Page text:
Friday, February 22, 2013

The nature of intuition

From an excellent blog post by Emanuel Derman. Derman contrasts Kahneman's use of "intuition" as quick insight with the physicist or mathematician's use of "intuition" to describe deep understanding operating at a subconscious level.
Kahneman’s "intuition" = a quick guess; I mean by intuition the insight that can come only after long mental struggles.

Kahneman is concerned with the biases of intuition. I am impressed with its occasional glimpses of absolute essence. Think Newton, Ampere, Maxwell, Einstein, Feynman, Spinoza or Freud or Schopenhauer maybe … That kind of intuition plays a major role in the discovery of nature’s truths.

Intuition is comprehensive. It unifies the subject with the object, the understander with the understood, the archer with the bow. Intuition isn’t easy to come by, but is the result of arduous struggle.

In both physics and finance the first major struggle is to gain some intuition about how to proceed; the second struggle is to transform that intuition into something more formulaic, a set of rules anyone can follow, rules that no longer require the original insight itself. ...

I believe that the clue to his mind is to be found in his unusual powers of continuous concentrated introspection. . . . His peculiar gift was the power of holding continuously in his mind a purely mental problem until he had seen straight through it. I fancy his pre-eminence is due to his muscles of intuition being the strongest and most enduring with which a man has ever been gifted. Anyone who has ever attempted pure scientific or philosophical thought knows how one can hold a problem momentarily in one’s mind and apply all one’s powers of concentration to piercing through it, and how it will dissolve and escape and you find that what you are surveying is a blank. I believe that Newton could hold a problem in his mind for hours and days and weeks until it surrendered to him its secret. Then being a supreme mathematical technician he could dress it up, how you will, for purposes of exposition, but it was his intuition which was pre-eminently extraordinary—“so happy in his conjectures,” said De Morgan, “as to seem to know more than he could possibly have any means of proving.”
Wigner on Einstein's intuition versus von Neumann's raw intellectual power:
I have known a great many intelligent people in my life. I knew Planck, von Laue and Heisenberg. Paul Dirac was my brother in law; Leo Szilard and Edward Teller have been among my closest friends; and Albert Einstein was a good friend, too. But none of them had a mind as quick and acute as Jansci [John] von Neumann. I have often remarked this in the presence of those men and no one ever disputed me.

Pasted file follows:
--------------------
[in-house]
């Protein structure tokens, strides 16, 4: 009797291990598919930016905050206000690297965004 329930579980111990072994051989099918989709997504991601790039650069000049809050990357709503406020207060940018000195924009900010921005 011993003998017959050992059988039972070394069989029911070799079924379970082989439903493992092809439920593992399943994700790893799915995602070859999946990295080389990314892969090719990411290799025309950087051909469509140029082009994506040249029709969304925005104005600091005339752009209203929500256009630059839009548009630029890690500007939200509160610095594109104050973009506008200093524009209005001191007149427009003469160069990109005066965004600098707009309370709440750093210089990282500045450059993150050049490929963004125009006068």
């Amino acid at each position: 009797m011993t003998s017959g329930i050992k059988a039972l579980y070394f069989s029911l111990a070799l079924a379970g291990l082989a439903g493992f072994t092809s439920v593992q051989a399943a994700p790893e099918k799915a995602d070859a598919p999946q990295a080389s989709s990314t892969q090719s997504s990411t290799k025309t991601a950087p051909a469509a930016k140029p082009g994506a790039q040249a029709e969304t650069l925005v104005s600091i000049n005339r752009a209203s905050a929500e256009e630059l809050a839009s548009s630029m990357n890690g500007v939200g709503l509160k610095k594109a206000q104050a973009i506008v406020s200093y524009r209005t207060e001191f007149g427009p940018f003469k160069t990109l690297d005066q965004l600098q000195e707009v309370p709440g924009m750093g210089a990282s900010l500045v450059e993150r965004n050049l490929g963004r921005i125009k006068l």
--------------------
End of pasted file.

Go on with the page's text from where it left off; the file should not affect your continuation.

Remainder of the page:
... But Einstein's understanding was deeper even than von Neumann's. His mind was both more penetrating and more original than von Neumann's. And that is a very remarkable statement. Einstein took an extraordinary pleasure in invention. Two of his greatest inventions are the Special and General Theories of Relativity; and for all of Jansci's brilliance, he never produced anything as original.
See also Ulam:
[p.81] When we talked about Einstein, Johnny [von Neumann] would express the usual admiration for his epochal discoveries which had come to him so effortlessly ... But his admiration seemed mixed with some reservations, as if he thought, "Well, here he is, so very great," yet knowing his limitations. [ See also Feyerabend on the giants. ] ... I once asked Johnny whether he thought that Einstein might have developed a sort of contempt for other physicists, including even the best and most famous ones -- that he had been deified and lionized too much... Johnny agreed... "he does not think too much of others as possible rivals in the history of physics of our epoch."


David Coughlin said...

This made me laugh out loud, considering who it came from:

“so happy in his conjectures,” said De Morgan, “as to seem to know more than he could possibly have any means of proving.”

Kyrilluk said...

Intuition is just prejudice that happen to become true at some point in time. Everybody have prejudice/intuition. In science, we only hear about the people who has prejudice that happen to be true.

Stephen Hsu said...

I agree -- it is the rational mind and trains the intuitive (Kahneman) instinct to achieve the type of deep intuition that physicists refer to. One problem I often encounter is that people who have developed deep intuition for a particular topic are not then able to communicate the rationale behind their hunches to colleagues who have not spent as much time on that particular area or set of problems. Unpacking the developed intuition is quite difficult. I am always on the lookout for people who can explain their heuristics to others.

Ryan McCorvie said...

Eman's description of intuition reminds me of Hadamard's "Psychology of Invention in the Mathematical Field"

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